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Completed Systematic Reviews




Lens extraction for chronic angle-closure glaucoma (2006)


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Statistics: 2 Studies, 1 Key Question, 1 Extraction Form,
Date Published: Mar 21, 2019 09:12AM
Description: Background: Angle-closure glaucoma is characterized by obstruction to the outflow of aqueous humor and consequent rise in intraocular pressure. The obstruction may result from an anatomical predisposition of the eye or may be due to pathophysiologic processes in any part of the eye. The former is considered the primary form and the latter a secondary form of angle closure. Relative pupillary block obstructing free flow of aqueous from the posterior chamber of the eye to the anterior chamber is considered to be the most common mechanism of angle closure. Crowding of the angle is another mechanism, which often coexists with pupillary block. This can result from an anterior placement of the lens due to an increase in the thickness of the lens (as occurs with aging), anterior displacement by a posterior force (for example choroidal effusion), or laxity of the zonules. Objectives: The objective of this review was to assess the effectiveness of lens extraction for chronic primary angle-closure glaucoma compared with other interventions for the condition in people without past history of acute-angle closure attacks.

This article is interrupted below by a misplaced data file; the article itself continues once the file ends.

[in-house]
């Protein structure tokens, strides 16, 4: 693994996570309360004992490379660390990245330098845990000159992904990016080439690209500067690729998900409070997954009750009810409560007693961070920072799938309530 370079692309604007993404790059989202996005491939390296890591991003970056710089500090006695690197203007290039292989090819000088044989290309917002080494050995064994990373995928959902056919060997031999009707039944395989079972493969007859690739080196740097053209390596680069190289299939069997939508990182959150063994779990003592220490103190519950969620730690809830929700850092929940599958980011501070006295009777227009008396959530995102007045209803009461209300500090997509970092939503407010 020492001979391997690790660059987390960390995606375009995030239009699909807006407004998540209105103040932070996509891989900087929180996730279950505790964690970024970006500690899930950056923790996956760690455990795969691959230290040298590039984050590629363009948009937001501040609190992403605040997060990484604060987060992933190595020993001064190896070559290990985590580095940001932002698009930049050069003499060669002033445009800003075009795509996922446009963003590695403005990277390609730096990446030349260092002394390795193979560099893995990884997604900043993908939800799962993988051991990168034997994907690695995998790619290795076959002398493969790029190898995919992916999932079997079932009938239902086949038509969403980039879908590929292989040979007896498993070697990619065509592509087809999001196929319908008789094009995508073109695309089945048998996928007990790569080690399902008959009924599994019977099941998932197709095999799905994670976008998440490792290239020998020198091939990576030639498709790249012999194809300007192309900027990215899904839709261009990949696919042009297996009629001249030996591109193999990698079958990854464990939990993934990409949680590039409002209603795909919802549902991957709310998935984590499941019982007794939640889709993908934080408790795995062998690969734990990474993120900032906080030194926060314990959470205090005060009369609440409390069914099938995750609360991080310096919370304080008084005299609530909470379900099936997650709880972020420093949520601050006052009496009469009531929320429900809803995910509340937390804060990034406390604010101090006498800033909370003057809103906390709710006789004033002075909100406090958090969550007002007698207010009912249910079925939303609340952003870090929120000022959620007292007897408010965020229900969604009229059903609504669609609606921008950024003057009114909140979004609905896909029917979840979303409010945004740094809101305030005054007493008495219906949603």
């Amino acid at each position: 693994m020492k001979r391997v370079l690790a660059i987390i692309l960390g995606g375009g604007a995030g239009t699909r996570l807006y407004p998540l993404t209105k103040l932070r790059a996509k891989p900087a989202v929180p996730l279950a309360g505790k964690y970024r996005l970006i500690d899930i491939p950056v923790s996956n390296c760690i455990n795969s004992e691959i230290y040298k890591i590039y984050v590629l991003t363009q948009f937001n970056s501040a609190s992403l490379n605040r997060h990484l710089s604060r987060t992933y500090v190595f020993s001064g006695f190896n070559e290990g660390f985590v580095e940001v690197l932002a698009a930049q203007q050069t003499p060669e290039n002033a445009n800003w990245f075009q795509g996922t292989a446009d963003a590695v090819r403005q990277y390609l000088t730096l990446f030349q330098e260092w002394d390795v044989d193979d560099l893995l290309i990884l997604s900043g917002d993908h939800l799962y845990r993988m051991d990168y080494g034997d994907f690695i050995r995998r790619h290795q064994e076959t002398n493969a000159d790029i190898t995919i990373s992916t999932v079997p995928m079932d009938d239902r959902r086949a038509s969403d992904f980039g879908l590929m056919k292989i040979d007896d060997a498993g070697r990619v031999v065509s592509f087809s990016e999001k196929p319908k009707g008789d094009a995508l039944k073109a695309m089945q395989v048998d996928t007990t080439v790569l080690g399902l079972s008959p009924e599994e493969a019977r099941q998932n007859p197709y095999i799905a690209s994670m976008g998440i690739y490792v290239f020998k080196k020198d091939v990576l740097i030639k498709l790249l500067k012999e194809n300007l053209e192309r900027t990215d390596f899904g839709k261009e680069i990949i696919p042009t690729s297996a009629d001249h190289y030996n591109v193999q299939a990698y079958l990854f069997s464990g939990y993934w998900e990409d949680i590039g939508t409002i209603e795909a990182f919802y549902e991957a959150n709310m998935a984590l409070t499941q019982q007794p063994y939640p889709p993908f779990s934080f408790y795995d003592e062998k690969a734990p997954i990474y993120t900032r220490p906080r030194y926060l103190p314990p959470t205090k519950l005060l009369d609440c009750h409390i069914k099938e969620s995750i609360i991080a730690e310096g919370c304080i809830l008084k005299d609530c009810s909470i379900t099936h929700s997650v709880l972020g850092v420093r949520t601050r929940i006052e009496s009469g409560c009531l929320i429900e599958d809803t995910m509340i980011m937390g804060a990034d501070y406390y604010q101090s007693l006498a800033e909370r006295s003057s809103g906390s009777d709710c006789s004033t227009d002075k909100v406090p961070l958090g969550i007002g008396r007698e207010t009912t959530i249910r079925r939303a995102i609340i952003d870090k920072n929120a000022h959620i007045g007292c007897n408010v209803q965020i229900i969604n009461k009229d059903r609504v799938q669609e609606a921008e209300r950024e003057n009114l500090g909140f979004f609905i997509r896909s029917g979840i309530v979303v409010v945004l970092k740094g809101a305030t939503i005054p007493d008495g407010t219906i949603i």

Contributor(s): Friedman D, Vedula SS. Lens extraction for chronic angle-closure glaucoma. Cochrane Database of Systematic Reviews 2006, Issue 3. Art. No.: CD005555. DOI: 10.1002/14651858.CD005555.pub2.
Funding Source: National Eye Institute, National Institutes of Health, USA (Contract N-01-EY2-1003)
Methodology Description: Search methods: We searched CENTRAL (2005, Issue 3), MEDLINE (1950 to April 2006), EMBASE (1980 to April 2006), and LILACS (to August 2005). We searched the reference lists of included studies and used the Science Citation Index database. Selection criteria: In the absence of any randomized trials we included non-randomized studies comparing lens extraction with other treatment modalities for chronic primary angle-closure glaucoma including, but not limited to, laser iridotomy, medications, and laser iridoplasty. We excluded studies with a case-series design. Data collection and analysis: Two authors independently extracted data on methodological quality of the included studies, outcomes for the review, and study characteristics including participant characteristics, interventions, and sources of funding. Differences were resolved through discussion.

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Medical interventions for acanthamoeba keratitis (2015)


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Statistics: 1 Study, 1 Key Question, 1 Extraction Form,
Date Published: Mar 21, 2019 09:12AM
Description: OBJECTIVES: To evaluate the relative effectiveness and safety of medical therapy for the treatment of AK.
Contributor(s): Alkharashi M, Lindsley K, Law HA, Sikder S. Medical interventions for acanthamoeba keratitis. Cochrane Database of Systematic Reviews 2015, Issue 2. Art. No.: CD010792. DOI: 10.1002/14651858.CD010792.pub2.
Funding Source: Grant 1 U01 EY020522, National Eye Institute, National Institutes of Health, USA